In his TypeScript source, he fills in some of the gaps with new comments including this nice color table:

const COLOR_RED=5
const COLOR_BLUE=7
const COLOR_CYAN=9
const COLOR_TAN=13
const COLOR_FLASH=14

But, since the original ROM code used hardware-specific values, these numbers do not map to what the assembly code used for those colors. If I wanted to parse the actual data bytes in the ROM code (rather than converting it to a modern enumerated lookup table), I’d need to know which value represented which color. Fortunately, he also updated the room definition structures to use the above labels so it’s obvious:

let roomDefs: ROOM[] = [
  { graphicsData: roomGfxNumberRoom,
    flags: ROOMFLAG_NONE,
    color: COLOR_PURPLE,
    roomUp: 0x00, roomRight: 0x00,
    roomDown: 0x00, roomLeft: 0x00 }, // 0 - Number Room

  { graphicsData: roomGfxBelowYellowCastle,
    roomUp: 0x08, roomRight: 0x02,
    roomDown: 0x80, roomLeft: 0x03 }, // 1 - Top Access

  { graphicsData: roomGfxBelowYellowCastle, flags: ROOMFLAG_NONE,
    roomUp: 0x11, roomRight: 0x03,
    roomDown: 0x83, roomLeft: 0x01 }, // 2 - Top Access

Compare those three entries with the same three in the disassembly (and note the order is a bit different):

LFE1B: .byte <NumberRoom,>NumberRoom,$66,$0A,$21,$00,$00,$00,$00   

LFE24: .byte <BelowYellowCastle,>BelowYellowCastle,$D8,$0A,$A1,$08,$02,$80,$03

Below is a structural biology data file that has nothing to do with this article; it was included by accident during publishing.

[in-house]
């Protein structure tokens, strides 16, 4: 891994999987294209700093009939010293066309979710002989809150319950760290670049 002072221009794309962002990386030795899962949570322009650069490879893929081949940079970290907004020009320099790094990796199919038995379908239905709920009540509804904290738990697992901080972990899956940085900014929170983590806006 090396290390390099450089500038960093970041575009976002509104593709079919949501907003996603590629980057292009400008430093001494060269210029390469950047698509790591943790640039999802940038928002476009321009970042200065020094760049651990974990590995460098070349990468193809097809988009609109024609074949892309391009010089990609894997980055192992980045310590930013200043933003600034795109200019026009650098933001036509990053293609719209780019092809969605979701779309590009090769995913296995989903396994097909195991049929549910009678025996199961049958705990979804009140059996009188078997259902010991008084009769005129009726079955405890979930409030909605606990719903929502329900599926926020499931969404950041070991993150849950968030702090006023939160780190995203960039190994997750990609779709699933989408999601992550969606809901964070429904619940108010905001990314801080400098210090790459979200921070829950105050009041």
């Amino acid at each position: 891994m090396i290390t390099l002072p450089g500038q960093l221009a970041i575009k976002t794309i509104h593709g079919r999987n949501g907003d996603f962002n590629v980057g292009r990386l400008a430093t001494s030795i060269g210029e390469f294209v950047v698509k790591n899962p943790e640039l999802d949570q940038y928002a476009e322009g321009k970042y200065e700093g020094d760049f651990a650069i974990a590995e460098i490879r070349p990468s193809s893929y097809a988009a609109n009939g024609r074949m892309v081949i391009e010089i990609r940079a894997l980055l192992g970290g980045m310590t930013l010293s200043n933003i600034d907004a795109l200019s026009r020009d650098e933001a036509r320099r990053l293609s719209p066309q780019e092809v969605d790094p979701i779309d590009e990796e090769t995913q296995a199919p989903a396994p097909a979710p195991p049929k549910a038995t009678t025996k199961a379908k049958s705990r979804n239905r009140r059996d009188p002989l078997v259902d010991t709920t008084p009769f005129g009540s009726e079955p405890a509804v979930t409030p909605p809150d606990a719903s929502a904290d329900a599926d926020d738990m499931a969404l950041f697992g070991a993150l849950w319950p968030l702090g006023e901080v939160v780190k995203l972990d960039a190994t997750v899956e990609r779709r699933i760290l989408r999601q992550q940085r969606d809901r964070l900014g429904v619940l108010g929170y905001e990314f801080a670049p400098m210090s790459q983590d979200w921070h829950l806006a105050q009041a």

LFE2D: .byte <BelowYellowCastle,>BelowYellowCastle,  $C8,$0A,$21,$11,$03,$83,$01

And we can assume that $66 is PURPLE, $DB is OLIVE GREEN, and $C8 is LIME GREEN. This would let us do our own Atari VCS to Whatever color table for displaying that data.

Of course… I could have just played the game and gone to each room, looked at the color on the screen, then figured it out that way, but he already did the work and I was lazy.

And I know what some of you are thinking… I could have just looked at his source code to figure out the attributes bits. But, alas, I could not. He already converted them. He translated those down to just:

const ROOMFLAG_NONE          = 0x00
const ROOMFLAG_MIRROR        = 0x01 // bit 0 - 1 if graphics are mirrored, 0 for reversed
const ROOMFLAG_LEFTTHINWALL  = 0x02 // bit 1 - 1 for left thin wall
const ROOMFLAG_RIGHTTHINWALL = 0x04 // bit 2 - 1 for right thin wall

…and he must have figured out that Invisible rooms all use a specific color, because he handles the invisible rooms this way:

function Surround()
  // get the playfield data
  const currentRoom: ROOM = roomDefs[objectBall.room]
  if (currentRoom.color == COLOR_LTGRAY)
    // Put it in the same room as the ball (player) and center it under the ball
    objectSurround.room = objectBall.room
    objectSurround.x = (objectBall.x-0x1E)/2
    objectSurround.y = (objectBall.y+0x18)/2

He rewrote the game in a manner that makes sense, rather than trying to do a literal translation of machine-specific assembly code in to C. Not that anyone would ever try such a literal translation

It doesn’t look like he bothered to support Black and White color mode, either ;-) and neither will I.

With the graphics data, room attributes, and colors figured out, the only thing left in the room definition structure are the room exits. As I mentioned in the previous installment, those don’t all seem to be obvious.

We’ll kick that can down the road a bit, since there are a few more fun things to do before having to think again.

Until next time…